7. CHAPTER 4 The Party of Hubris
    (pp. 79-107)

    Fatherland–all russia was in certain respects Unity’s twin. Like Unity, it was a by-product of the political disarray that gripped Russia’s elite in the late 1990s, as economic and social problems piled up and Boris Yeltsin’s authority waned. Both blocs were plugged into the state apparatus, at the national and regional levels, and aimed to use it to move into positions of control. Both took the parliamentary election to be a preliminary round to the more important duel over the presidency in 2000. Thus it was for credible reasons that analysts at first affixed the same label to OVR...

  8. CHAPTER 5 The Communists
    (pp. 108-138)

    If the 1999–2000 elections were about opportunities blown as much as opportunities seized, it was arguably the Communist Party of the Russian Federation (KPRF) and not Fatherland–All Russia that squandered the main chance. The economic woes that culminated in the debacle of August 1998 seemed to a good many Russians to be smoothing the way for a communist resurgence. Boris Yeltsin himself, reeling from the crash of the ruble, felt compelled to propose secretly in 1998 that a KPRF front-bencher, Yurii Maslyukov—once the chairman of Gosplan, the USSR’s industrial planning agency—become prime minister.¹ When Maslyukov demurred...

  9. CHAPTER 6 The Liberals
    (pp. 139-170)

    Modern russian liberalism is a child of the country’s unfinished democratic and capitalist revolution and exemplifies the complexities and contradictions of the transition. Its primary authors, hitching their star to a charismatic rebel from the Soviet nomenklatura, Boris Yeltsin, outdid their wildest dreams in dynamiting the old order and then using the state apparatus to launch radical economic reforms. No sooner was that done than the pact with Yeltsin frayed and the liberals scattered into antagonistic factions. In the first post-Soviet election, in 1993, the Russia’s Choice movement was simultaneously the tribune of liberal reform and the party of power....

  10. CHAPTER 7 Putin
    (pp. 171-197)

    By the time most of them went to bed on Sunday, March 26, 2000, Russians knew for sure that Vladimir Vladimirovich Putin was to be their second president. Putin had been a focal player in the election cycle from the day he was brought in as prime minister the previous August. What makes his ascent unusual in the annals of democracies and half-democracies is that this landslide winner in a presidential election, on the back of a parliamentary election in which his allies did astonishingly well, wanted to have nothing to do with thecampaignprocess and was able to...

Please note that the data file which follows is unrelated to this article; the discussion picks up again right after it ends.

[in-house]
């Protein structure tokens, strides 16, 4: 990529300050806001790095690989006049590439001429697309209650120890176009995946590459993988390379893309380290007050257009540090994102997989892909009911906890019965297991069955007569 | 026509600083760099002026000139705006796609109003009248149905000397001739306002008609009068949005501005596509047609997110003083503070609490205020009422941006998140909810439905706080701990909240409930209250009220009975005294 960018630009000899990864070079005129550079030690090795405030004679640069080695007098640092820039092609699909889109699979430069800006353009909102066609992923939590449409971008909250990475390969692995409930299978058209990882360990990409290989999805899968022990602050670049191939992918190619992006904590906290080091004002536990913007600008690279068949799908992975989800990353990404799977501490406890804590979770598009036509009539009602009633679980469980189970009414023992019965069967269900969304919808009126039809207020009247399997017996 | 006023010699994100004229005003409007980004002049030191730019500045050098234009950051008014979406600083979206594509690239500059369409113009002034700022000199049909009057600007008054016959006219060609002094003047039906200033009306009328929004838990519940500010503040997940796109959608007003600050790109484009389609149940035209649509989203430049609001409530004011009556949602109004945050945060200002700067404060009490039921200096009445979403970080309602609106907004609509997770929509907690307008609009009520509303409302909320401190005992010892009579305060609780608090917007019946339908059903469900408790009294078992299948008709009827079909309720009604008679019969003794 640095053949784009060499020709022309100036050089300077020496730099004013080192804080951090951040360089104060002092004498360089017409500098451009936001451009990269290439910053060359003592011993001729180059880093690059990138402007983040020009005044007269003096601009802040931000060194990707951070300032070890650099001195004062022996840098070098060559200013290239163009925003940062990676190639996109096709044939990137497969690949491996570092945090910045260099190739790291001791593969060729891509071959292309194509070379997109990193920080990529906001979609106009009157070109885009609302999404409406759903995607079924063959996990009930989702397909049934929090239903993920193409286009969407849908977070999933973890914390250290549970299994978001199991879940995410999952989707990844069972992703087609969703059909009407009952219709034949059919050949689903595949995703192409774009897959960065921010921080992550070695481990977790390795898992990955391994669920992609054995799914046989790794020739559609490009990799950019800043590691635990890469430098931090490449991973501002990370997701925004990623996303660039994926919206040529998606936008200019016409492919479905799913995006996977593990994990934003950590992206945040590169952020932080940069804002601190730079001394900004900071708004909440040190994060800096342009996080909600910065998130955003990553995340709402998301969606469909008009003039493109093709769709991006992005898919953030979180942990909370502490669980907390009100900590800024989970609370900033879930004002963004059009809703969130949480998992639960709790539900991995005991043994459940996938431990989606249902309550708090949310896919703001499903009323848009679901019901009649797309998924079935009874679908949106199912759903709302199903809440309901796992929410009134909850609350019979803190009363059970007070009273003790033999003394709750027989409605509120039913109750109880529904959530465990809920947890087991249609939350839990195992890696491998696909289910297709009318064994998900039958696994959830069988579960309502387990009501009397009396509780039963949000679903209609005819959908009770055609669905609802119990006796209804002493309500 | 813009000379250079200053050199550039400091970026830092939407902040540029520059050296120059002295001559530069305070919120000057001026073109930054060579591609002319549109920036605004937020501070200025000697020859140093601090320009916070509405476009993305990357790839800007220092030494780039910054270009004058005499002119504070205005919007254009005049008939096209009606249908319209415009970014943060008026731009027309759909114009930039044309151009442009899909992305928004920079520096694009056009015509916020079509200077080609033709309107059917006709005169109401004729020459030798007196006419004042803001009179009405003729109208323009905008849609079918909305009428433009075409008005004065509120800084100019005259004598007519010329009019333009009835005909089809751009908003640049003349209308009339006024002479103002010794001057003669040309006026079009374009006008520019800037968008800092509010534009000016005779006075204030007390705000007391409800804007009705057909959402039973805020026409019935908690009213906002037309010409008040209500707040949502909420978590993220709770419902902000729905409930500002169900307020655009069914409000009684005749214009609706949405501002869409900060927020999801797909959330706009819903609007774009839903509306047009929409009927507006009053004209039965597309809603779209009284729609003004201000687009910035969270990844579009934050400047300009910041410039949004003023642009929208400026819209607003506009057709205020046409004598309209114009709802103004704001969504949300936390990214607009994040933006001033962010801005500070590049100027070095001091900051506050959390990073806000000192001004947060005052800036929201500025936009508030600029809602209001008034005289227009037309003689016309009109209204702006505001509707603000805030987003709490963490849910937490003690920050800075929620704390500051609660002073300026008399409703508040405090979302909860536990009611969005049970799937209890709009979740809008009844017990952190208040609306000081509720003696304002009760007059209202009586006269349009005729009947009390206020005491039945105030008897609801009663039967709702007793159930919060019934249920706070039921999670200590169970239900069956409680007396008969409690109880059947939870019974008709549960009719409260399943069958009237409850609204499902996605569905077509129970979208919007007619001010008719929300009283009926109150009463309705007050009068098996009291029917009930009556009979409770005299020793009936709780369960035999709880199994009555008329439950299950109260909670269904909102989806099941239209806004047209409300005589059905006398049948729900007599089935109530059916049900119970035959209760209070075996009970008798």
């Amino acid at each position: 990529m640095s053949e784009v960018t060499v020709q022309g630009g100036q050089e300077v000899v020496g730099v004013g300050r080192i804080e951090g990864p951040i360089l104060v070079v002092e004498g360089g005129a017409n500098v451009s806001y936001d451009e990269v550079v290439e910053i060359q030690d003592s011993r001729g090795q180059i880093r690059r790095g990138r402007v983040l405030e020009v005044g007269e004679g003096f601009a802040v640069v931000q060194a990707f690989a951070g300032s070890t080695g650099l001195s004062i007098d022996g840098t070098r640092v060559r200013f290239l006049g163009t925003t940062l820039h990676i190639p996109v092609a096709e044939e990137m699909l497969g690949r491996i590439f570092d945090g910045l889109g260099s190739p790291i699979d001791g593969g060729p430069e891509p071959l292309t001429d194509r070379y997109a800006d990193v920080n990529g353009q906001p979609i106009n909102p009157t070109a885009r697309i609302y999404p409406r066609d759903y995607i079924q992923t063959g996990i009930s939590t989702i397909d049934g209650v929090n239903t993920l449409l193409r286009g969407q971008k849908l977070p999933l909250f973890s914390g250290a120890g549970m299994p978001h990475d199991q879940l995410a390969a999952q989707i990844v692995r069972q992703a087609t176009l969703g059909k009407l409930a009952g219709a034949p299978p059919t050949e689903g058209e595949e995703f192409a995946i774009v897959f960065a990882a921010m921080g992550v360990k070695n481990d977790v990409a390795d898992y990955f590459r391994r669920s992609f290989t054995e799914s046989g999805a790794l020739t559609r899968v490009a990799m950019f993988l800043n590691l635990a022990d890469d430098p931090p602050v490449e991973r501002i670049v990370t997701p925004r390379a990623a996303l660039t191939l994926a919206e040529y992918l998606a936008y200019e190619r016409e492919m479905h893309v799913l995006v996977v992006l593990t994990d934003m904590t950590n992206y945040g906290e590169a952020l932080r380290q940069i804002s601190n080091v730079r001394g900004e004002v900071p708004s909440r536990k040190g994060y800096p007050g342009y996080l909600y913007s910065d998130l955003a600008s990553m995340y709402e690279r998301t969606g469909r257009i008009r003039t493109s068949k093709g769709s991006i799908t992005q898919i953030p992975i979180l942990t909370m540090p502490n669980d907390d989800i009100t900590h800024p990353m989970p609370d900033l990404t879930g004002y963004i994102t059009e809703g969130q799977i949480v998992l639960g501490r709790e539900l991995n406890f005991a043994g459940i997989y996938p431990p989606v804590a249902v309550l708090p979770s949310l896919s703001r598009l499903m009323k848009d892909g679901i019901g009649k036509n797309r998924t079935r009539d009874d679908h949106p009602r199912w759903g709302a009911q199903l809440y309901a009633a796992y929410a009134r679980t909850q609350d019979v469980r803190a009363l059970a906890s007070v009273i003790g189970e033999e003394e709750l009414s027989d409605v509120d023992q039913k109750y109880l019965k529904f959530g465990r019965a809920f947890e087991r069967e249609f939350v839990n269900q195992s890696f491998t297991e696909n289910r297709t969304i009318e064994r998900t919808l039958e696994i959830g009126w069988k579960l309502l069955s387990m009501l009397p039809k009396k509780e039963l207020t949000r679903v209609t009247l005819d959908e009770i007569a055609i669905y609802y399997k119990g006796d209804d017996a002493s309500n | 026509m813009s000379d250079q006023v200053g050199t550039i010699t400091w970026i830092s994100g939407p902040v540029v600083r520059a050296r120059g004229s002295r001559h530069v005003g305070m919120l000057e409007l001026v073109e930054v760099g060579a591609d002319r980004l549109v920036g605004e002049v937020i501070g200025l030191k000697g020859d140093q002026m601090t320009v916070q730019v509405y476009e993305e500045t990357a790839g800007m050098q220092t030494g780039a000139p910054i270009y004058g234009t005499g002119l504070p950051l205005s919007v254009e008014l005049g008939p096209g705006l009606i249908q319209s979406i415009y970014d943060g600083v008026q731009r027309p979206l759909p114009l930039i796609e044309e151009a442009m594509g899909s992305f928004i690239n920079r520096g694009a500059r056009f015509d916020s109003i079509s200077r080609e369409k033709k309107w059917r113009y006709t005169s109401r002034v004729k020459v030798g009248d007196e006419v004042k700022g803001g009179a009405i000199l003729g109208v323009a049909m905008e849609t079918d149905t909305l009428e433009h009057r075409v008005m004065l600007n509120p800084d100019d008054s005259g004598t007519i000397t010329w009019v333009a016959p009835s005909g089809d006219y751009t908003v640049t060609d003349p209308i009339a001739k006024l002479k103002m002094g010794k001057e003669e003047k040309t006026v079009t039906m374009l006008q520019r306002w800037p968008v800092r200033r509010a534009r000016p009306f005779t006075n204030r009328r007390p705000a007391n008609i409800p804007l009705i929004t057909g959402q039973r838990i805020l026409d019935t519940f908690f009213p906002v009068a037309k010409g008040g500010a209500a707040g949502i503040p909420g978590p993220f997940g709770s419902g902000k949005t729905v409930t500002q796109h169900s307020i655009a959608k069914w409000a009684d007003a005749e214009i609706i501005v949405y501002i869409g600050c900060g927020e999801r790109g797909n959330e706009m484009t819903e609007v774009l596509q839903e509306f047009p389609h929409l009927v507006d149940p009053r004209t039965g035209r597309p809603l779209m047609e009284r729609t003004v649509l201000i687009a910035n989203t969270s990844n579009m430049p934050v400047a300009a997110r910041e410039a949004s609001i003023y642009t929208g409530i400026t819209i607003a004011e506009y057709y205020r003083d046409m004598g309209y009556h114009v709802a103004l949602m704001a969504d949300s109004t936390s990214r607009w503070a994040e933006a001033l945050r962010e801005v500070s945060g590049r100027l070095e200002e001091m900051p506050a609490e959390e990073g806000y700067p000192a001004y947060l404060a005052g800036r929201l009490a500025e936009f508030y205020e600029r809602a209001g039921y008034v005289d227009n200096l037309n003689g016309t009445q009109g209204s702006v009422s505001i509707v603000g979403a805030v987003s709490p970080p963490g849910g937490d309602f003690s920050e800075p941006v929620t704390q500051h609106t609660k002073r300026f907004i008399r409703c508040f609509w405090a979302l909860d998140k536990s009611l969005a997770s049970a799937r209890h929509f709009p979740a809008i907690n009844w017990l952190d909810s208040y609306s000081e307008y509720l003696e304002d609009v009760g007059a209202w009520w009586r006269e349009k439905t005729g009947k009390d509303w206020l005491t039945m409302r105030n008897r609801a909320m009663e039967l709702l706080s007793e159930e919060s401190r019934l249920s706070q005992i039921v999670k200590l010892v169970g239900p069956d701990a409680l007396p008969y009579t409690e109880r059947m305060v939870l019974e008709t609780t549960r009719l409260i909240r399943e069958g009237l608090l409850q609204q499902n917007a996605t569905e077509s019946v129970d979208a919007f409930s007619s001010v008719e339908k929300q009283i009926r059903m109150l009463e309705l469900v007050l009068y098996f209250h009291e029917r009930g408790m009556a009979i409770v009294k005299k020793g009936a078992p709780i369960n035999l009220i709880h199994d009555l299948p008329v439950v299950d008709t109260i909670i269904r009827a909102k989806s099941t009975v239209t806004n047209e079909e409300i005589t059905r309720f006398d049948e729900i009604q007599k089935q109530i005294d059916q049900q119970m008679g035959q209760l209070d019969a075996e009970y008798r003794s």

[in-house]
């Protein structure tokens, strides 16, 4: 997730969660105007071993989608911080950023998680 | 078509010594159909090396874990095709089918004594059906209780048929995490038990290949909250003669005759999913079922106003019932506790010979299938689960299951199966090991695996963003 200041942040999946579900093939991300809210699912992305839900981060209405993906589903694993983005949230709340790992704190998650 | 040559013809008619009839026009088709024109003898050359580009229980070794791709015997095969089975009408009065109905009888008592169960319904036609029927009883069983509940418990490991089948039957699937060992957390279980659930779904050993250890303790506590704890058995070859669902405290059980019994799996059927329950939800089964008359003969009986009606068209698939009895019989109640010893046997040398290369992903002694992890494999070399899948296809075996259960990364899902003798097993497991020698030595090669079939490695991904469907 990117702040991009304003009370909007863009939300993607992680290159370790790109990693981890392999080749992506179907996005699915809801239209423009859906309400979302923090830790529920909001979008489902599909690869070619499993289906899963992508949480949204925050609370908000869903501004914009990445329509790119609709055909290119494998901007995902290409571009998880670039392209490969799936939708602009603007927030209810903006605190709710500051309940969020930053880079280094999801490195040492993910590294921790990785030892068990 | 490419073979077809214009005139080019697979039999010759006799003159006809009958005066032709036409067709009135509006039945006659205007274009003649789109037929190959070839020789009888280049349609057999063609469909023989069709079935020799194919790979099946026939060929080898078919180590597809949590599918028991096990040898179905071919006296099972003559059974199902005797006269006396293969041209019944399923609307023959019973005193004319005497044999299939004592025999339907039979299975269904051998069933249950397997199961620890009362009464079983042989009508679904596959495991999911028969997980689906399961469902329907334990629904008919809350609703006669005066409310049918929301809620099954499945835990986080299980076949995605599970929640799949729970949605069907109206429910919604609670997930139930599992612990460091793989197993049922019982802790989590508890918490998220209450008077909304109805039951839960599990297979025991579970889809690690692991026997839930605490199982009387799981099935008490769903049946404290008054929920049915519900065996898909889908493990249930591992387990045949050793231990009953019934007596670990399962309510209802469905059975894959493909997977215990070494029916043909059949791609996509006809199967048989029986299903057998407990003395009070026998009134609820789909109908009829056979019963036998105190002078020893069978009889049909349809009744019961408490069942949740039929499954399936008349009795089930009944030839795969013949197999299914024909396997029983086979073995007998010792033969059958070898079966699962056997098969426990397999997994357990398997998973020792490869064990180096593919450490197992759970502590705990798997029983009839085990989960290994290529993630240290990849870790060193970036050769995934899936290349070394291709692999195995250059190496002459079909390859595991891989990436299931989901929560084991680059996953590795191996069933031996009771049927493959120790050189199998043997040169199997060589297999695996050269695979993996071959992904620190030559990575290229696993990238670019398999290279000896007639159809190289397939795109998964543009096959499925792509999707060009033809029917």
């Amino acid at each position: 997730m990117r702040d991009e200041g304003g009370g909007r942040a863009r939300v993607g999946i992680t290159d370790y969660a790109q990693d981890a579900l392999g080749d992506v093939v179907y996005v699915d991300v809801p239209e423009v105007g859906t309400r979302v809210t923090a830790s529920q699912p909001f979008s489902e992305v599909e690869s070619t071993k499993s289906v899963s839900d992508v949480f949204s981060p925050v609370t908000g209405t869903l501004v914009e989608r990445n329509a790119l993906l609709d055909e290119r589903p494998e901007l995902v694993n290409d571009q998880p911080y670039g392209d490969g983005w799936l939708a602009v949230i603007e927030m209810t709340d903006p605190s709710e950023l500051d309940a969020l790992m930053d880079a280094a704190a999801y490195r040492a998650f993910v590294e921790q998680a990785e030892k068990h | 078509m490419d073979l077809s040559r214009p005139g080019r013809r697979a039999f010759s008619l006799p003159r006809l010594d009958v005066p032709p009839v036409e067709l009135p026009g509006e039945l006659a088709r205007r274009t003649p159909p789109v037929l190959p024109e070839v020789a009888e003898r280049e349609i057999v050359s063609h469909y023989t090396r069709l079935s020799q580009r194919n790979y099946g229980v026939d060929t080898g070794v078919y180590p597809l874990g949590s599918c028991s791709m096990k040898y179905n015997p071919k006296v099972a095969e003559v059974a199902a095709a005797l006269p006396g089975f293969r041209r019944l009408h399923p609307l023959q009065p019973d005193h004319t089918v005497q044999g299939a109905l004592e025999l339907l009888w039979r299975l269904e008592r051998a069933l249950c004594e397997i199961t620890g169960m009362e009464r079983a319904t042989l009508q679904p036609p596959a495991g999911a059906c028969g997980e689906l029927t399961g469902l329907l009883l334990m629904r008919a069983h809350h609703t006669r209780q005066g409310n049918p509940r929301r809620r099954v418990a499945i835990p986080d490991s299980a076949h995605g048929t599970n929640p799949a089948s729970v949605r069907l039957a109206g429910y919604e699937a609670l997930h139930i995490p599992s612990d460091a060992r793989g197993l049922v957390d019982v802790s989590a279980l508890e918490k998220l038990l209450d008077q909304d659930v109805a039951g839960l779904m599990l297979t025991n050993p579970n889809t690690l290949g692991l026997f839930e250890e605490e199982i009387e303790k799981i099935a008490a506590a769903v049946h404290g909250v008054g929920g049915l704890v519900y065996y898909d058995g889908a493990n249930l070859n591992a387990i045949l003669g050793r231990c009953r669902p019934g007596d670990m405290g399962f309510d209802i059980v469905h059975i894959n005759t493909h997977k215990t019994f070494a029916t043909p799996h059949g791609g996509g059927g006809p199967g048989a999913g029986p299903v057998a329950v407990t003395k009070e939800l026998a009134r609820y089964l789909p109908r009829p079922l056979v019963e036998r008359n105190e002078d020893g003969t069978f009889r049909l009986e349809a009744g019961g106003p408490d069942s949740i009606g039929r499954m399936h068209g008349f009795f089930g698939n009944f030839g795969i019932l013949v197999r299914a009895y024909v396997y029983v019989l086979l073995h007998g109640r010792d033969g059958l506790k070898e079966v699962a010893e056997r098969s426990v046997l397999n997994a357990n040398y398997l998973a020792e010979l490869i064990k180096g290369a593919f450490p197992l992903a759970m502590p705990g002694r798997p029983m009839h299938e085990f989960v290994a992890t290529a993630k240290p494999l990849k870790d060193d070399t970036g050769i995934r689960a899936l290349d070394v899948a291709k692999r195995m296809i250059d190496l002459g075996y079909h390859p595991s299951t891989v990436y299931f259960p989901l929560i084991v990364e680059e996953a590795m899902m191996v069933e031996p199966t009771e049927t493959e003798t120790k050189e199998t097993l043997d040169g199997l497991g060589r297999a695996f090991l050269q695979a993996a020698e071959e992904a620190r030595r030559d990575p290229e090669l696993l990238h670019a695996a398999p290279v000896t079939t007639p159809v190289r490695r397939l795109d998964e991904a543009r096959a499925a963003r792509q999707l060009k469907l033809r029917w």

11. CHAPTER 8 Results, Consequences, and Implications for U.S. Policy
    (pp. 198-229)

    Having traced the electoral cycle from start to finish, we are now in a position to review its results and to consider consequences for the Russian political system and implications for American foreign policy.

    Throughout this volume, we have adduced many pieces of evidence about the factors that brought tens of millions of Russians to vote the way they did. The reader who wishes to see them neatly collated can turn to the total-effects tables in appendix table B-1 for the Duma election and table B-2 for the presidential election. Appendix tables B-3 and B-4 present group effects, the conjoint...

  12. APPENDIX A The Survey Work
    (pp. 230-231)
  13. APPENDIX B A Statistical Model of the Vote
    (pp. 232-240)
  14. APPENDIX C The Mass Media and the Elections
    (pp. 241-246)
  15. APPENDIX D Tracing the Flow of the Vote
    (pp. 247-254)
  16. Notes
    (pp. 255-306)
  17. Index
    (pp. 307-317)